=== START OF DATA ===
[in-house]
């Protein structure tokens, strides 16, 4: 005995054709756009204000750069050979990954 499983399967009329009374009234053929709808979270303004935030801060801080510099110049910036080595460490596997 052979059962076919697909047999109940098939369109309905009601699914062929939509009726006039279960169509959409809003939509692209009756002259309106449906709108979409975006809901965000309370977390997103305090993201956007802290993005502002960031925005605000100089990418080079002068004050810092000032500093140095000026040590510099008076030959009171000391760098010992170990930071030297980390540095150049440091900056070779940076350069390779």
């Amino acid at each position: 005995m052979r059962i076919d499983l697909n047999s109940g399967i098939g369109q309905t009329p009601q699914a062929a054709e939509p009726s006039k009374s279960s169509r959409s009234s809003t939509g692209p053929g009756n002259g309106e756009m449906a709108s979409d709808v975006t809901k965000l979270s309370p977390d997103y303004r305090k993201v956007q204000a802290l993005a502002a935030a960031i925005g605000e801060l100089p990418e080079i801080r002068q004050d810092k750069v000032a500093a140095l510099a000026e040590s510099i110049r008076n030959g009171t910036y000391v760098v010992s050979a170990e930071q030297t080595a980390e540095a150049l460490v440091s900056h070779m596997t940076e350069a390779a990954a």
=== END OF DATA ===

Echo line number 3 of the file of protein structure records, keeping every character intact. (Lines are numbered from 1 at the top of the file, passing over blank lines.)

């Amino acid at each position: 005995m052979r059962i076919d499983l697909n047999s109940g399967i098939g369109q309905t009329p009601q699914a062929a054709e939509p009726s006039k009374s279960s169509r959409s009234s809003t939509g692209p053929g009756n002259g309106e756009m449906a709108s979409d709808v975006t809901k965000l979270s309370p977390d997103y303004r305090k993201v956007q204000a802290l993005a502002a935030a960031i925005g605000e801060l100089p990418e080079i801080r002068q004050d810092k750069v000032a500093a140095l510099a000026e040590s510099i110049r008076n030959g009171t910036y000391v760098v010992s050979a170990e930071q030297t080595a980390e540095a150049l460490v440091s900056h070779m596997t940076e350069a390779a990954a």